Ok, that was not very helpful, but our goal was to provide Coach with the biggest bang for their buck. Meaning, which changes would result in the highest return on investment (ROI) for Coach?

What did we do?

It is never a good idea to start testing anything blindly. To make sure we don’t take shots in the dark but rather deliver on their request, we asked Coach for their webshop analytics data.

Analytics data

When it comes to optimization, they understood that it’s good to start with data in the first place. They have provided us with analytics data of 1 week, having a total of 866130 visitors! Luckily that meant we got enough statistical power, even breaking it down into different landing pages would not be a problem. They also added that the percentages of conversions stay roughly constant with slight fluctuations in visitor rates. All these details matter when it comes down to how much we can rely on the data itself.

The bad apple

Going through the data, we started looking at the conversion rates based on landing pages. There was one landing page in particular that performed terribly. It was the landing page of the Dreamer handbag. 


The conversion rate itself that resulted from this landing page was 0.05%. Now you might be thinking that this type of conversion rate is not so bad, especially when you compare it to average search statistics across the web.

Let me add two more details:

  1. Other landing pages had on average 1.5% conversion rate
  2. 10% of the total traffic came in through this landing page

That basically means a lot of potential conversions are lost and advertising money is going down the drain. The next questions is, ‘why is the conversion rate so low compared to other pages?’.


The first, most obvious reason for this conversion rate could be the product itself. But is it?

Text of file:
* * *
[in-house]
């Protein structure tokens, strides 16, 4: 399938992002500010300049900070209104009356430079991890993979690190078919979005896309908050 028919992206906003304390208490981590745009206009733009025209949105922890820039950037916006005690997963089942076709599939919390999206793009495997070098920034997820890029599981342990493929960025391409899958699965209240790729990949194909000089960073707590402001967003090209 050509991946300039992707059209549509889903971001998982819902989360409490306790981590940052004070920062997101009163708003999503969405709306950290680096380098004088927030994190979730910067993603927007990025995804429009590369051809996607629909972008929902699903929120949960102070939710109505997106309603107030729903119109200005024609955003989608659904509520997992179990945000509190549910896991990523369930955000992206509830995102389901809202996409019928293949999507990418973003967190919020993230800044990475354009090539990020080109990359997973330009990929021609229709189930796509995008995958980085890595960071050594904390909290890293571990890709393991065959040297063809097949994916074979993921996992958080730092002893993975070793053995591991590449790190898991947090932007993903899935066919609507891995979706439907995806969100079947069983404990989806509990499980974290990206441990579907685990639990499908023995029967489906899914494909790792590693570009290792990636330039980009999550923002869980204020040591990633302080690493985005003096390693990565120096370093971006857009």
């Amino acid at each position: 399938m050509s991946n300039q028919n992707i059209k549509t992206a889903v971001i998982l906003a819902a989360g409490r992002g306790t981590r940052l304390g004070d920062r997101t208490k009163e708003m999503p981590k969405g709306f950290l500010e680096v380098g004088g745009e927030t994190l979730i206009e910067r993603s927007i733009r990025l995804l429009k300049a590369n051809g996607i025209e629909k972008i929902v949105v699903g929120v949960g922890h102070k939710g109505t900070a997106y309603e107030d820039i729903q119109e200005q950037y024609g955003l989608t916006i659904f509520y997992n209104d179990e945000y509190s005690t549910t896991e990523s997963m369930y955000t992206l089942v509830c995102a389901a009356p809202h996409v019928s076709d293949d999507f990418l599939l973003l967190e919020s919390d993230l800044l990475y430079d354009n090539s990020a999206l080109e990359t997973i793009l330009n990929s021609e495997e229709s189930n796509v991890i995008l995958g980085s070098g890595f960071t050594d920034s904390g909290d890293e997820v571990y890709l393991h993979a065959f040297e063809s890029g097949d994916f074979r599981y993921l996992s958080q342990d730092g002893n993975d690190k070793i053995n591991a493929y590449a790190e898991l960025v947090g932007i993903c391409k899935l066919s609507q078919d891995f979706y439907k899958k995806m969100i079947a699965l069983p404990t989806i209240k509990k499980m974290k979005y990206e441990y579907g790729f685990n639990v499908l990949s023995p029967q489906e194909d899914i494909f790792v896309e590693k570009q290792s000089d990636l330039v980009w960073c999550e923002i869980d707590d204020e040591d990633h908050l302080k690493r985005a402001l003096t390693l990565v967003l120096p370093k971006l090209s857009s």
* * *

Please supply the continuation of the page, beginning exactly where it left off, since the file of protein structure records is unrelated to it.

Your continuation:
To find an answer to that question, we looked again at the analytics data. The answer was quite clear: the product is not the problem!

The Dreamer handbag itself was responsible for 7% of the total revenue. That is massive for a single product, given that other popular products on the Coach webshop accounted for 7.84% of revenue, combined.

Then what is it on that specific landing page?

As you most likely found on multiple other online articles, now it would be time to go through the list of conversion rate optimisation tips. Oh and don’t forget to finish your guessing with an A/B test.

Luckily, we don’t have to guess blindly. 


During our test, we exposed 100 testers to the Coach landing page of the Dreamer handbag. While the testers were viewing the landing page, we recorded their eye movements, their emotions and their hear rate through their webcam. We only showed the page for 10 seconds to really get the initial implicit reactions and viewing patterns.

This makes it much easier to understand what people are looking at and also how they process / react to it emotionally. From this, we can infer the ‘why’ much easier than guessing blindly.